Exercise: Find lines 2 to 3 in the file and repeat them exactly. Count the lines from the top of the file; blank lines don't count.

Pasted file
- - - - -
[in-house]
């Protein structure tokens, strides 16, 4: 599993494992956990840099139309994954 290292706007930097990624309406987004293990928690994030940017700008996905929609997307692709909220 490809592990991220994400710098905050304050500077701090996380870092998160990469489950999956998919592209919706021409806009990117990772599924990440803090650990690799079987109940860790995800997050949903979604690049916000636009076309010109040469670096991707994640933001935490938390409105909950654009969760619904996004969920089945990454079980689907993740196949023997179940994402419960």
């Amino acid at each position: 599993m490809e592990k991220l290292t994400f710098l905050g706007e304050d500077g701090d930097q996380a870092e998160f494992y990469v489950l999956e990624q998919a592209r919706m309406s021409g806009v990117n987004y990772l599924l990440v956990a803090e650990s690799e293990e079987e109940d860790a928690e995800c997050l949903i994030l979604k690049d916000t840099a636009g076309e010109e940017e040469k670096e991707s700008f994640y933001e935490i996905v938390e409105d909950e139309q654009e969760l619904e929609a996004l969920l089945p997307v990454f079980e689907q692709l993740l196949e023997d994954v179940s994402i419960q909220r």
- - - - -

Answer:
């Protein structure tokens, strides 16, 4: 599993494992956990840099139309994954 290292706007930097990624309406987004293990928690994030940017700008996905929609997307692709909220 490809592990991220994400710098905050304050500077701090996380870092998160990469489950999956998919592209919706021409806009990117990772599924990440803090650990690799079987109940860790995800997050949903979604690049916000636009076309010109040469670096991707994640933001935490938390409105909950654009969760619904996004969920089945990454079980689907993740196949023997179940994402419960």
């Amino acid at each position: 599993m490809e592990k991220l290292t994400f710098l905050g706007e304050d500077g701090d930097q996380a870092e998160f494992y990469v489950l999956e990624q998919a592209r919706m309406s021409g806009v990117n987004y990772l599924l990440v956990a803090e650990s690799e293990e079987e109940d860790a928690e995800c997050l949903i994030l979604k690049d916000t840099a636009g076309e010109e940017e040469k670096e991707s700008f994640y933001e935490i996905v938390e409105d909950e139309q654009e969760l619904e929609a996004l969920l089945p997307v990454f079980e689907q692709l993740l196949e023997d994954v179940s994402i419960q909220r």